Friday, April 4, 2014

Walenda: Chiaroscuro Lighting Follow up

Walenda is a character in my Land of Kalendra world. - She's an important leader.
This is a follow up image based on my desire to use more chiaroscuro lighting. This painting is based on a beautiful photograph by San Diego photographer Lev Tsimring.  More of Lev's photography from around the world is available at www.levtsimring.com. That photograph was used with permission and changed dramatically as I made the painting my own.

Thursday, April 3, 2014

Jasmine


This is Jasmine. She has so much energy and spunk. The original painting is sold. A print available soon. Please leave comments here.

Wednesday, March 26, 2014

Violinist Time Lapse



The Violinist, based on Shannon Frid of Cloud Cult, was a genuine pleasure to paint. In this time lapse you can see that when I began this painting she was seated next to a window at sunset. The lighting that day was so beautiful. As I painted I realized that I could show her beauty off so much better if I created a dark background. When I put stage lighting behind her  the light coming in from the window fit perfectly. That lighting creates such an intimacy with the detail of her skin and face.

Cloud cult's music is so visual and with their painters performing along with the band I always associate the two together. It was natural to add color to the violin itself - as if the violin makes music by its very being - even when it isn't being played.
   $1250
As always your comments are welcome and appreciated.

Sunday, March 16, 2014

Story about Me


    At 14 I decided to go into film acting and directing. I was on track, studying acting in London, student directing, acting wherever I could. Then at 18 I paralyzed my left hand in a work related accident. Everything in me said 'Learn to Draw' - deep down I knew it was a skill I'd need. Moving forward with my studies I made a documentary film in Nepal while living in a farming village and backpacking through the Himalayan mountains.  I also painted watercolor landscapes.

    When I went to art school, I was shocked the teachers carried razor blades in their pockets to make sure the students did things 'right,' physically cutting student's work while saying "there's only one right way."  6 weeks into the quarter, I re-enrolled at my college, and committed to learning as much as I could from other art students in the short time I had left. The professors who sent me to Nepal were decent and supportive.  I studied film making through the anthropology department and learned about cultures through film making.  I decided to study the art of other cultures with them also. As a result I learned about the valuable role of the arts in cultures throughout time. I leaned how symbols like images, music and dance hold cultural stories and help pass them from generation to generation.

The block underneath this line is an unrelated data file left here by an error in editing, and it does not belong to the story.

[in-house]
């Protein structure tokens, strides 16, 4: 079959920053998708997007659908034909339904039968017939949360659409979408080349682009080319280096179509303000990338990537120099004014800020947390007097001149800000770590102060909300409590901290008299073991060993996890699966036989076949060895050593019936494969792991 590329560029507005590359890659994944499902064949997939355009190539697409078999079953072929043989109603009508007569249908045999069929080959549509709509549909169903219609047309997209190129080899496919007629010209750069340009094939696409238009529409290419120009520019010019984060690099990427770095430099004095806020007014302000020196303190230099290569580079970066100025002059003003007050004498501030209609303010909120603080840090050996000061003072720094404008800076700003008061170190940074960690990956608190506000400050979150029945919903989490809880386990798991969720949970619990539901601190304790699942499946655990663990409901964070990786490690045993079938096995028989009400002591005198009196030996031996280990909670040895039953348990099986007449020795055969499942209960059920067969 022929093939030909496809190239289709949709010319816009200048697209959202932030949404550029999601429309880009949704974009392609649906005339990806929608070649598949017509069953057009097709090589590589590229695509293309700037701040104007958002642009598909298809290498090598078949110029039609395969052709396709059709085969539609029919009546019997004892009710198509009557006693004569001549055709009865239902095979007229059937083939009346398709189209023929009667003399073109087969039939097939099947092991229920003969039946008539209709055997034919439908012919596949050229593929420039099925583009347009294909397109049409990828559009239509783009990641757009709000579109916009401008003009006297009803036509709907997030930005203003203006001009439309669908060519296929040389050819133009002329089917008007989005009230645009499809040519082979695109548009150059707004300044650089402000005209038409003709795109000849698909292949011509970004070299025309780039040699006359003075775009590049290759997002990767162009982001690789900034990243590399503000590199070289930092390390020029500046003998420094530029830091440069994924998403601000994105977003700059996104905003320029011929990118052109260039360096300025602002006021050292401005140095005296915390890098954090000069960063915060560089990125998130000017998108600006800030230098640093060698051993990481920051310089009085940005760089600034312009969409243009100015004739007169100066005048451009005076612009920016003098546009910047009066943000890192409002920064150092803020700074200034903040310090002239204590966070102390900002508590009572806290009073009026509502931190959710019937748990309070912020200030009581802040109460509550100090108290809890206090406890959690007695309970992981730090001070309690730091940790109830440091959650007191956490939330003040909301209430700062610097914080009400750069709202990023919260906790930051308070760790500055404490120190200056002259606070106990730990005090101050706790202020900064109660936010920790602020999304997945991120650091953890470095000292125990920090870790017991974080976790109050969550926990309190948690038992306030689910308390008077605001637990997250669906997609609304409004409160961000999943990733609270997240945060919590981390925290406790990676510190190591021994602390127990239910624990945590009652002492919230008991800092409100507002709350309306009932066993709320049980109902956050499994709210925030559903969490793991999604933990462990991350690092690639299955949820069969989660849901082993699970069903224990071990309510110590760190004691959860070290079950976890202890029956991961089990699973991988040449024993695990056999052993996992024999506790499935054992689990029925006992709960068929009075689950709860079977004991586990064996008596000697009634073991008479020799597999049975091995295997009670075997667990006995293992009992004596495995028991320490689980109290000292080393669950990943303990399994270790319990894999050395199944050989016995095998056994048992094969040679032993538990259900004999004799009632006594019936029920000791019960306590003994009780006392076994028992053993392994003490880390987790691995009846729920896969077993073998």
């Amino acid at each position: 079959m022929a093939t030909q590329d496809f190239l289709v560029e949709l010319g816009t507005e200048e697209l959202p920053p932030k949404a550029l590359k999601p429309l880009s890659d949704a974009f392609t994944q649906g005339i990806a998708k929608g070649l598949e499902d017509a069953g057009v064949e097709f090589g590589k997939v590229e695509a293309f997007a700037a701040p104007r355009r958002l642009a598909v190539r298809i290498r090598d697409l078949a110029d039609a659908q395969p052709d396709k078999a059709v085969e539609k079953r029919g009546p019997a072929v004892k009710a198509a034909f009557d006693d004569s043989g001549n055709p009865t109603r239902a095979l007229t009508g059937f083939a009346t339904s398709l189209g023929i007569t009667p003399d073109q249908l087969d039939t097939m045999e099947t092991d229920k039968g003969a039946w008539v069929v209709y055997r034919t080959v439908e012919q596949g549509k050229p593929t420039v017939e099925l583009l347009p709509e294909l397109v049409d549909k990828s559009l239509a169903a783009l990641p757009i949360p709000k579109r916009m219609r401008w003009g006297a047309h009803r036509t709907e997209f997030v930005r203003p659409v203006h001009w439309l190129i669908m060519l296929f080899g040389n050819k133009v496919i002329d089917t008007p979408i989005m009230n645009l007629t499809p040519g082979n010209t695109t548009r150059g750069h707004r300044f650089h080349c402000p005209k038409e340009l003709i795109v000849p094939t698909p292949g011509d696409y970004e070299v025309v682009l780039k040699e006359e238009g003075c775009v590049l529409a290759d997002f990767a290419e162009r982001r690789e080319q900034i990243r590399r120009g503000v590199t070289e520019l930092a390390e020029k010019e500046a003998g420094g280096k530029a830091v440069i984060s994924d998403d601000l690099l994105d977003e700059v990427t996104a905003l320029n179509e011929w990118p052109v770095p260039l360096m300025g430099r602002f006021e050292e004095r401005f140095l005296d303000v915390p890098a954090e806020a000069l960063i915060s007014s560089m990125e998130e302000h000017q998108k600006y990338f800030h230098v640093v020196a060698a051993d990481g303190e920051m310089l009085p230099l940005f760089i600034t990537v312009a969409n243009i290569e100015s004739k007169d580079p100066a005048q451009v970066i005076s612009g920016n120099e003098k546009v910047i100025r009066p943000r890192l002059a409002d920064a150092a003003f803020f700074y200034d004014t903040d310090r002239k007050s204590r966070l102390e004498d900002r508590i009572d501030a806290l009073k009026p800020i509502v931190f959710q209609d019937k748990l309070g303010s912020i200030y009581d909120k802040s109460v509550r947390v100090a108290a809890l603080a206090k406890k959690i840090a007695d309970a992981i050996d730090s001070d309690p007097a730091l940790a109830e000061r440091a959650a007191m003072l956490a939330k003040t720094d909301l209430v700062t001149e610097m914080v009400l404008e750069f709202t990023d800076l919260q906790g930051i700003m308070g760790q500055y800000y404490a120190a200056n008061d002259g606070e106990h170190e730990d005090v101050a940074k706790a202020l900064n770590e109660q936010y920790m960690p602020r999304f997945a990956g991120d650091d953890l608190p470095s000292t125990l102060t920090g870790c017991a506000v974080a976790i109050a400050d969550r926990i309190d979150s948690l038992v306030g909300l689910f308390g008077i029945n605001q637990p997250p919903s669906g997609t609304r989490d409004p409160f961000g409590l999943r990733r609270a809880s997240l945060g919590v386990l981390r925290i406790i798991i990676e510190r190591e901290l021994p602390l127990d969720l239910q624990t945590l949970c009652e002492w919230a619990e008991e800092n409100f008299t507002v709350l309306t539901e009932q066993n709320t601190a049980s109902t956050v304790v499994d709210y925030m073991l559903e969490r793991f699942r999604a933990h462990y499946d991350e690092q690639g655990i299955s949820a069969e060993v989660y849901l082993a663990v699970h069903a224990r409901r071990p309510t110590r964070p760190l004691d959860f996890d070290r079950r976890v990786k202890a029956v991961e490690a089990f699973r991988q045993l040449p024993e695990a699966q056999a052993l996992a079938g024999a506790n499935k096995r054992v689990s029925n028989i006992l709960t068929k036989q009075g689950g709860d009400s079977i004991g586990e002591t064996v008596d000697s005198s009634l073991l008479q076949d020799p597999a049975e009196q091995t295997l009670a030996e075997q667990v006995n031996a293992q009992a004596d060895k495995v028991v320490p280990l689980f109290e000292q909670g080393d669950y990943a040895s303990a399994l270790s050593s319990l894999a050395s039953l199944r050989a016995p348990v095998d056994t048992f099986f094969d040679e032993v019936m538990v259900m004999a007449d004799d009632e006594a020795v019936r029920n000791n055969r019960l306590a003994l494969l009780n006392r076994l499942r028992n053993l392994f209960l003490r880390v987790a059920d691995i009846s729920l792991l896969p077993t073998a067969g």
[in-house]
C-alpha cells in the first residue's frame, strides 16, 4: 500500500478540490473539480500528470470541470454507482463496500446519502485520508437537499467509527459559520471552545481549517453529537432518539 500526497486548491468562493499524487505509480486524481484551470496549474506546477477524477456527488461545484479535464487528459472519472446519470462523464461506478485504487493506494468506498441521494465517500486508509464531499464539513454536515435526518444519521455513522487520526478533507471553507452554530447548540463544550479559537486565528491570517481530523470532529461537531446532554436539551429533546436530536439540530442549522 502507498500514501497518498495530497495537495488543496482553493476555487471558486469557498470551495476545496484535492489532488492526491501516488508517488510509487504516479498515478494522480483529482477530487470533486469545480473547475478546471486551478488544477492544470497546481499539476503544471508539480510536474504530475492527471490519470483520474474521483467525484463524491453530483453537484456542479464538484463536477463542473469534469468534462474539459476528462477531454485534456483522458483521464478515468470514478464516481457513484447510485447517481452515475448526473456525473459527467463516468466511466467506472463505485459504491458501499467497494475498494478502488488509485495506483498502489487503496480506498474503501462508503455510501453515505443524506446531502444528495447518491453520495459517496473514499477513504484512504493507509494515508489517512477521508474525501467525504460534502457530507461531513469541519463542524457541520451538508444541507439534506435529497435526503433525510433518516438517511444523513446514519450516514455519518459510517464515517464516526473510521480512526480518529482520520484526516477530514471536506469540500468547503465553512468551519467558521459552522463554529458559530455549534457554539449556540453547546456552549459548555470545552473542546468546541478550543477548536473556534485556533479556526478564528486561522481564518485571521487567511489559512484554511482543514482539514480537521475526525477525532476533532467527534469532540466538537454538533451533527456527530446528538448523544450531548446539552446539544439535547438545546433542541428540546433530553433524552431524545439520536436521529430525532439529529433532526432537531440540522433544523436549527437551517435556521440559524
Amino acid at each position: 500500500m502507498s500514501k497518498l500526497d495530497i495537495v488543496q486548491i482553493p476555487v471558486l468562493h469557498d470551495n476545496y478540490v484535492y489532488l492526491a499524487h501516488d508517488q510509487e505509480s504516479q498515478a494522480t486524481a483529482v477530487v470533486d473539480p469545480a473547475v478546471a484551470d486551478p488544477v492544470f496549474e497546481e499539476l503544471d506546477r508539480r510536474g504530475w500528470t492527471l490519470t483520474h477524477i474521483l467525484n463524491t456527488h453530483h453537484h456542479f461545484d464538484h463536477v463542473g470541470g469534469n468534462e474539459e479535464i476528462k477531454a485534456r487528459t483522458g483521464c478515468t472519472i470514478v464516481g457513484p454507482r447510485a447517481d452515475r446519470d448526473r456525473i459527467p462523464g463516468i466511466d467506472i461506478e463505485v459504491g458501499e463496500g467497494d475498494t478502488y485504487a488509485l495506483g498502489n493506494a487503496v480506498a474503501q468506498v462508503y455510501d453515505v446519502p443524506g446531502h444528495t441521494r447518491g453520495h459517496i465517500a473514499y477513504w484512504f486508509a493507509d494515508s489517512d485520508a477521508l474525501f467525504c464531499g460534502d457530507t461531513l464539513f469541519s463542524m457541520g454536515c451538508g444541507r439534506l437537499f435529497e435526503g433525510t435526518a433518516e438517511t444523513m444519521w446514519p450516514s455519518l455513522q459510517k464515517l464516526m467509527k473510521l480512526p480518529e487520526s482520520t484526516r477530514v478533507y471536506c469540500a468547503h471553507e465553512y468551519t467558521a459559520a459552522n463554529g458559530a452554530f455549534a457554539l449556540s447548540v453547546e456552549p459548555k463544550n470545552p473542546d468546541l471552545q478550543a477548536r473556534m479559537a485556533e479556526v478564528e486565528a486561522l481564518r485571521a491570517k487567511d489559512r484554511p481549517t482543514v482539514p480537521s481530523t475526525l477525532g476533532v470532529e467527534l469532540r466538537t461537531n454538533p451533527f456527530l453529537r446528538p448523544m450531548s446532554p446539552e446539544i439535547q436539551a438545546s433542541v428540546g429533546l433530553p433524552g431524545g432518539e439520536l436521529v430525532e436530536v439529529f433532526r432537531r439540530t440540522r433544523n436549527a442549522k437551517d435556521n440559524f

My biggest hurdle was my own self perception. In American elementary schools kids were judged by their illustrated stories. Students who knew how to draw were praised. Everyone else, including me, felt bad about their ugly, messy work.  Changing that self perception took years. Creating skillful work wasn't enough.  My early deep belief had to be overturned and replaced in order to move forward with pride.

    I worked in television in L.A. and left a big promotion to move to New Mexico with my boyfriend to paint. Stuart convinced me my energy was better spent painting, and I knew the air pollution and stress in LA was harmful. I'd have nightmares and wake up with an uneasy feeling.  And yet I loved my work and the people I worked with. In New Mexico I painted a lot, but I  felt I was leaving valuable story telling skills behind. This Kalendra project helped me find the balance.

     My paintings needed a story - one that was universal, timeless and bigger than all of us.  I've been developing this world, it's characters, and a map of their journey. This is where it all begins. And I invite you to enjoy the journey with me moving forward.

    Beyond the shores of the Washlin Ren and above the Kumerlin Plains, lies a world of magical characters and breathtaking valleys. It's  powers have been discovered, it's borders still unknown. Join me as I explore this world through a cast of characters who find themselves struggling to navigate harsh environments and develop a keen sense of whose advice they can trust and what must be discovered for themselves. We have just entered the "Land of Kalendra." Welcome.

To stay up to date please join my mailing list on this page.

Wednesday, February 26, 2014

A tour of Custom Portraits. How to hire me.



Did you know that I do custom portraits of you and your loved ones? I'm not sure if that message has been made clear enough. So Sarah and Stuart, the amazing film makers at Blue Fern Productions, helped me make this video to explain the portraits and give a better context. Details and photographic guidelines are on the website.
As always, your comments are welcome and appreciated!

Friday, February 21, 2014

FIRST VIDEO coming soon!!!!!

Yesterday we filmed an interview where I talk about my paintings and process. It was fabulous to articulate my goals for my custom portrait work that I want to share. But I was intimidated for about the first 20 minutes. Finally I let go and started to talk normally (rather than slowly, cautiously and using a bazillion words). I hope the finished video will be ready to show within the next week!!